What is the Internet of Things?


The Internet of Things has become a sort of shorthand for network-aware smart objects that connect the physical world with the world of information. A smart object has four key attributes: it is small, and thus easy to attach to almost anything; it has a unique identifier; it has a small store of data or information; and it has a way to communicate that information to an external device on demand. The Internet of Things extends that concept by using TCP/IP as the means to convey the information, thus making objects addressable (and findable) on the Internet. Objects that carry information with them have long been used for the monitoring of sensitive equipment or materials, point-of-sale purchases, passport tracking, inventory management, identification, and similar applications. Smart objects are the next generation of those technologies — they “know” about a certain kind of information, such as cost, age, temperature, color, pressure, or humidity — and can pass that information along easily and instantly. They can be used to digitally manage physical objects, monitor their status, track them throughout their lifespan, alert someone when they are in danger of being damaged or spoiled — or even to annotate them with descriptions, instructions, warranties, tutorials, photographs, connections to other objects, and any other kind of contextual information imaginable. The Internet of Things would allow easy access to these data.


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(1) How might this technology be relevant to the educational sector you know best?

  • The IoT will will students to undertake experimentation by collecting and analysing live rich data. Possibly more significantly it will allow physical things to become much more interactive, and able to respond to learning applications. Imagine the learning opportunities from being able to touch almost any object and have it report its own provenence. - David.Lowe David.Lowe Aug 9, 2012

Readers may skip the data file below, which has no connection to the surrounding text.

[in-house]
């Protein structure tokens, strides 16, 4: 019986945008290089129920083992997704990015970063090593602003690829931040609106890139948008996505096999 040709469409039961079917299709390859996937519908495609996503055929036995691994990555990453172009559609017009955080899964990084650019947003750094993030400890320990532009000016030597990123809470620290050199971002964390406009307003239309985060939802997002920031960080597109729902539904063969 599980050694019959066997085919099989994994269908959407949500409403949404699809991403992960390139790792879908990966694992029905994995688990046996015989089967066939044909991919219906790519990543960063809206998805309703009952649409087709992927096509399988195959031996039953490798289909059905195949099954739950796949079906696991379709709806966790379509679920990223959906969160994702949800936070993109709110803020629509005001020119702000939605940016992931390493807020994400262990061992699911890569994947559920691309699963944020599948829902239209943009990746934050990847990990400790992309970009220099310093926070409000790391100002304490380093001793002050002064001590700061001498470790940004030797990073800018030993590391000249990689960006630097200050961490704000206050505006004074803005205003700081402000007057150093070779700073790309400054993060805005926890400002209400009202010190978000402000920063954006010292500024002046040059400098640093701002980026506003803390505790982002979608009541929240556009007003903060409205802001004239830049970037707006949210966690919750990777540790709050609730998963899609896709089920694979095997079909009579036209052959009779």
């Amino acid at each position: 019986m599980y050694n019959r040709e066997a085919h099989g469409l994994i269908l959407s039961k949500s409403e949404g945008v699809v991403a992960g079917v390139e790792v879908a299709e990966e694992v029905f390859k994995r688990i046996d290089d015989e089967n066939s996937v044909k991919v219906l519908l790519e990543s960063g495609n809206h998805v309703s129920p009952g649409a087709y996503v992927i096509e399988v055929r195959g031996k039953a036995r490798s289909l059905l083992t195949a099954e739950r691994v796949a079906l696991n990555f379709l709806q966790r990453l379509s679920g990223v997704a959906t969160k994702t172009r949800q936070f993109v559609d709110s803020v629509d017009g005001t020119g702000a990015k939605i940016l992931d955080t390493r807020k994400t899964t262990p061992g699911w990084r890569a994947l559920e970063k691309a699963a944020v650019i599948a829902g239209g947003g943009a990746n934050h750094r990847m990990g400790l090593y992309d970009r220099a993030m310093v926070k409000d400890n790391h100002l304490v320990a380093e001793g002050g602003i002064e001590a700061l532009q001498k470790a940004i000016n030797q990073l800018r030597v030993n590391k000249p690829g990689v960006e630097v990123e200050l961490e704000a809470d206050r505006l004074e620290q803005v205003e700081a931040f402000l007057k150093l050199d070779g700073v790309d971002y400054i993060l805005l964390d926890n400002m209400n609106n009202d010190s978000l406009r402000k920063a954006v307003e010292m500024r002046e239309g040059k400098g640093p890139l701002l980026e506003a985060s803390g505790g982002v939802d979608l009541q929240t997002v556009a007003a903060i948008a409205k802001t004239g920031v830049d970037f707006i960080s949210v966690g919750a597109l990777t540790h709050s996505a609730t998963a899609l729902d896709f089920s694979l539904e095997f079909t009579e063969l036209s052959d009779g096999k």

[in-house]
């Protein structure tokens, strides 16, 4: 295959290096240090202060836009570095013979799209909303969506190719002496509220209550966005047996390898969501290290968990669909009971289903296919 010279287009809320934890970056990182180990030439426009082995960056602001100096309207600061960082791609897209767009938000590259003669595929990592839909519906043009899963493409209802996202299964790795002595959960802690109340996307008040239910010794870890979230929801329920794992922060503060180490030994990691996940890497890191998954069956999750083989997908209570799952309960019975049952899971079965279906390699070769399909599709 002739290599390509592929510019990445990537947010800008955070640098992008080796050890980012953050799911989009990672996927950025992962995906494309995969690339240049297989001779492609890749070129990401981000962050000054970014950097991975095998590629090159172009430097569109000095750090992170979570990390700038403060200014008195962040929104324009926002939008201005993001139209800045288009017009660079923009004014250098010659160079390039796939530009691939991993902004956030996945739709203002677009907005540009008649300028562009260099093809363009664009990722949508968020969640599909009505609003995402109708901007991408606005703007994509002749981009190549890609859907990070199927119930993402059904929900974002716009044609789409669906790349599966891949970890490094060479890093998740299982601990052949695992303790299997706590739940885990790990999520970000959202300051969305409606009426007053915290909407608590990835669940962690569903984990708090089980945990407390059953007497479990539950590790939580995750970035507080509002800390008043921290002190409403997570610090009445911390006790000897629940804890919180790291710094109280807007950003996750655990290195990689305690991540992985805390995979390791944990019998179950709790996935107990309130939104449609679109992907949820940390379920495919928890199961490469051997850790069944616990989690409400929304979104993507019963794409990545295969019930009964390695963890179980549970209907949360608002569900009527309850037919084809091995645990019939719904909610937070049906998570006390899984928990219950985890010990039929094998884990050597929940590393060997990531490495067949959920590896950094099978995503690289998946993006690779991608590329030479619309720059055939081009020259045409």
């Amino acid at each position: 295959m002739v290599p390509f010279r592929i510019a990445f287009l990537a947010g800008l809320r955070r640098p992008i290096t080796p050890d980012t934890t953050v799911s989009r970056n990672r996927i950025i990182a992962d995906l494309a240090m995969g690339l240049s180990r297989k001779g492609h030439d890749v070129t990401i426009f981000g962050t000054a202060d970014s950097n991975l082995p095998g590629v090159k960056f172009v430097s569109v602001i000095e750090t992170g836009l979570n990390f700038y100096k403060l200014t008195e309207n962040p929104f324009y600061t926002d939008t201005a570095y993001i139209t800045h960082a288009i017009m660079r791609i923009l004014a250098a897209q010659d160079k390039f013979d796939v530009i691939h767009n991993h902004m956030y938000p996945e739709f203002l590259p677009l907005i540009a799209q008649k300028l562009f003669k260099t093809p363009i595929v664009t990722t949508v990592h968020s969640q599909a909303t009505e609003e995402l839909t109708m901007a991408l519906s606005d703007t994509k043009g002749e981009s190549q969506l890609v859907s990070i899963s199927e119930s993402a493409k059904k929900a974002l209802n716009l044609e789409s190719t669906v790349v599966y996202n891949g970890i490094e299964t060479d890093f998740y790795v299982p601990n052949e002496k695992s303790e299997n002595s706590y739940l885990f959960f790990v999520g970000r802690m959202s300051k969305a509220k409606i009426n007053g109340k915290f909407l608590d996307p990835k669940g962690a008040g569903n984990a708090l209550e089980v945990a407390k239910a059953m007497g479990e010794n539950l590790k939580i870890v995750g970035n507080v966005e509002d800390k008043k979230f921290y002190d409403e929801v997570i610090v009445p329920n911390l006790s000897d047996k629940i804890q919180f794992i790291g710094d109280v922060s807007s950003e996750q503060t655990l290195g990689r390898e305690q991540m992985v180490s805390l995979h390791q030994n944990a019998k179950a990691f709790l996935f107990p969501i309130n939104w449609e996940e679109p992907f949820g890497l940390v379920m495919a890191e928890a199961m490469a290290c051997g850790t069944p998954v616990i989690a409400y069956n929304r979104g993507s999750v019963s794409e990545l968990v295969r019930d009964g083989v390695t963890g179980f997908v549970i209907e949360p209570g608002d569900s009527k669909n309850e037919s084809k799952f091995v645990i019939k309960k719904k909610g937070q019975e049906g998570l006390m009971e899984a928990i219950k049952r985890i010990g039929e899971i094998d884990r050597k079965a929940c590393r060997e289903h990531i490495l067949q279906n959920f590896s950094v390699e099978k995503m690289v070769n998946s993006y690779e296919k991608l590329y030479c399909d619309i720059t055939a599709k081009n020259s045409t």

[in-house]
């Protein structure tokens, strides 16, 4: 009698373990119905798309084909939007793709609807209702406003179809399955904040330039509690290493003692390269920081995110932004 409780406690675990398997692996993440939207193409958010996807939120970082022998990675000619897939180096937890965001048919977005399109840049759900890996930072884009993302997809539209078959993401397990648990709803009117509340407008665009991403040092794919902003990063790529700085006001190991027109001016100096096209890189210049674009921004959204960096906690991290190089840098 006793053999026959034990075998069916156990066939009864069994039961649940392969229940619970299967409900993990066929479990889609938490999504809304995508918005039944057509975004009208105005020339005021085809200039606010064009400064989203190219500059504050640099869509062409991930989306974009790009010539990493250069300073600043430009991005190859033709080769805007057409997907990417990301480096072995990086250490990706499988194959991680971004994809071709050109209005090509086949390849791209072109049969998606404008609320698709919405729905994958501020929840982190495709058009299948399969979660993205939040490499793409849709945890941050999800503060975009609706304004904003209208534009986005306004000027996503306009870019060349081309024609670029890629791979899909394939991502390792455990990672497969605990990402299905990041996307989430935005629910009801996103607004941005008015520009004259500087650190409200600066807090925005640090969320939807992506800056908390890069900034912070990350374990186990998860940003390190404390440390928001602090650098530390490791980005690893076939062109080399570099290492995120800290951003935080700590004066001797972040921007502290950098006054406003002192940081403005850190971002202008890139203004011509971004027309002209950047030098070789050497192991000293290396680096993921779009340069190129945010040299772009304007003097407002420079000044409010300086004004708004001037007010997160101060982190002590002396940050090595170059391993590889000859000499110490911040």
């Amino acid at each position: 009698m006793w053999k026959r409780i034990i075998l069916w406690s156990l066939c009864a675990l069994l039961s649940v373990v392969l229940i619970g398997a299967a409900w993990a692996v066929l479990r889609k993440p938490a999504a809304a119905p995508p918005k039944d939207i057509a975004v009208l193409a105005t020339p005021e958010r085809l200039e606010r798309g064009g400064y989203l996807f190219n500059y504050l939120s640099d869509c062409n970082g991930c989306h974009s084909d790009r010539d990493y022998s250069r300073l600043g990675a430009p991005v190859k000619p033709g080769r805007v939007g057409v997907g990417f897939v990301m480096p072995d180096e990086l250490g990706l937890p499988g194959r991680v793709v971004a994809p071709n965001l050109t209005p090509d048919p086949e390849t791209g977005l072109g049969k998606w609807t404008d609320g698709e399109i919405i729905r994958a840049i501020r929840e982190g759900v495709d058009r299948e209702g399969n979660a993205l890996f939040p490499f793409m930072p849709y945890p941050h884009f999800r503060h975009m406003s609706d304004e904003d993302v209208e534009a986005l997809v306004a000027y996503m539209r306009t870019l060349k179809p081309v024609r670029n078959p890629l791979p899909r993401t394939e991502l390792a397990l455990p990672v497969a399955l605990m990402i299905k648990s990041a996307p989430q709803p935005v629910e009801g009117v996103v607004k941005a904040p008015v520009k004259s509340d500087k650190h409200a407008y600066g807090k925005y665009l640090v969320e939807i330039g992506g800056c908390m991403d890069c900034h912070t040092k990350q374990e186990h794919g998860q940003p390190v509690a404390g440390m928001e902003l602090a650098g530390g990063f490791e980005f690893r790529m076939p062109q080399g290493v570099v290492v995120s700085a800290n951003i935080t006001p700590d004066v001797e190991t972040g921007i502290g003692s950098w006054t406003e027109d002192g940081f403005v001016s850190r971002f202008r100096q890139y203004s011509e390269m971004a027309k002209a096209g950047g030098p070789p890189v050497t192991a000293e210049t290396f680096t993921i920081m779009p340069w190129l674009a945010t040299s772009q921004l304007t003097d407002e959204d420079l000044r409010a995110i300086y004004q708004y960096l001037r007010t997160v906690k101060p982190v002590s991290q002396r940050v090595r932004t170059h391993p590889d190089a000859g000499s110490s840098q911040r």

• The IoT will also have implications for educational administration - tracking of resources, attendance monitoring, performance evaluation (for example, consider a networked pair of sports shoes that can continuously report data on location, pressure, etc.) - David.Lowe David.Lowe Aug 9, 2012
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(2) What themes are missing from the above description that you think are important?

  • Opportunities for students to construct their own physical interactions and monitoring (see, for example, the potential impact of technologies such as the Raspberry Pi) - David.Lowe David.Lowe Aug 9, 2012
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(3) What do you see as the potential impact of this technology on STEM+ education?

  • Learning can become more embedded and interactive. It will also be able to be much more personalised, as rich individual feedback becomes more feasible. - David.Lowe David.Lowe Aug 9, 2012- Sam Sam Aug 17, 2012
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(4) Do you have or know of a project working in this area?


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